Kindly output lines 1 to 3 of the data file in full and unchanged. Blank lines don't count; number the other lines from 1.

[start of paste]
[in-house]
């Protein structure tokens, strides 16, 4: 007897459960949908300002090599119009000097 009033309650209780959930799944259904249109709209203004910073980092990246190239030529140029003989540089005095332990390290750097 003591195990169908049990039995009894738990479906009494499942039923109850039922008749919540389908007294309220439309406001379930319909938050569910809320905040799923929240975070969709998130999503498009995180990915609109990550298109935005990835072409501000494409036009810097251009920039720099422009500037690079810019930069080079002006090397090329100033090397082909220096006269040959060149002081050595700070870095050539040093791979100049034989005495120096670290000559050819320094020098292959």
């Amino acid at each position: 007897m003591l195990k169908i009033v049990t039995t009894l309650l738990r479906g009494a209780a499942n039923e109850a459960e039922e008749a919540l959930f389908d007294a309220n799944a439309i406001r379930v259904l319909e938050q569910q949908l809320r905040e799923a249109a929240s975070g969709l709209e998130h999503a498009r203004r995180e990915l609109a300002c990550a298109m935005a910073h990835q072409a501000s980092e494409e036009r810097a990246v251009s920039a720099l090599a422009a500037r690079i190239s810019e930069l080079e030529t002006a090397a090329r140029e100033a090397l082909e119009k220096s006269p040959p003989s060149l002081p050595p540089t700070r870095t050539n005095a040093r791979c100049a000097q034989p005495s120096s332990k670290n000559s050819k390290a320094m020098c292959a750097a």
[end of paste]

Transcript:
[in-house]
């Protein structure tokens, strides 16, 4: 007897459960949908300002090599119009000097 009033309650209780959930799944259904249109709209203004910073980092990246190239030529140029003989540089005095332990390290750097 003591195990169908049990039995009894738990479906009494499942039923109850039922008749919540389908007294309220439309406001379930319909938050569910809320905040799923929240975070969709998130999503498009995180990915609109990550298109935005990835072409501000494409036009810097251009920039720099422009500037690079810019930069080079002006090397090329100033090397082909220096006269040959060149002081050595700070870095050539040093791979100049034989005495120096670290000559050819320094020098292959």
């Amino acid at each position: 007897m003591l195990k169908i009033v049990t039995t009894l309650l738990r479906g009494a209780a499942n039923e109850a459960e039922e008749a919540l959930f389908d007294a309220n799944a439309i406001r379930v259904l319909e938050q569910q949908l809320r905040e799923a249109a929240s975070g969709l709209e998130h999503a498009r203004r995180e990915l609109a300002c990550a298109m935005a910073h990835q072409a501000s980092e494409e036009r810097a990246v251009s920039a720099l090599a422009a500037r690079i190239s810019e930069l080079e030529t002006a090397a090329r140029e100033a090397l082909e119009k220096s006269p040959p003989s060149l002081p050595p540089t700070r870095t050539n005095a040093r791979c100049a000097q034989p005495s120096s332990k670290n000559s050819k390290a320094m020098c292959a750097a």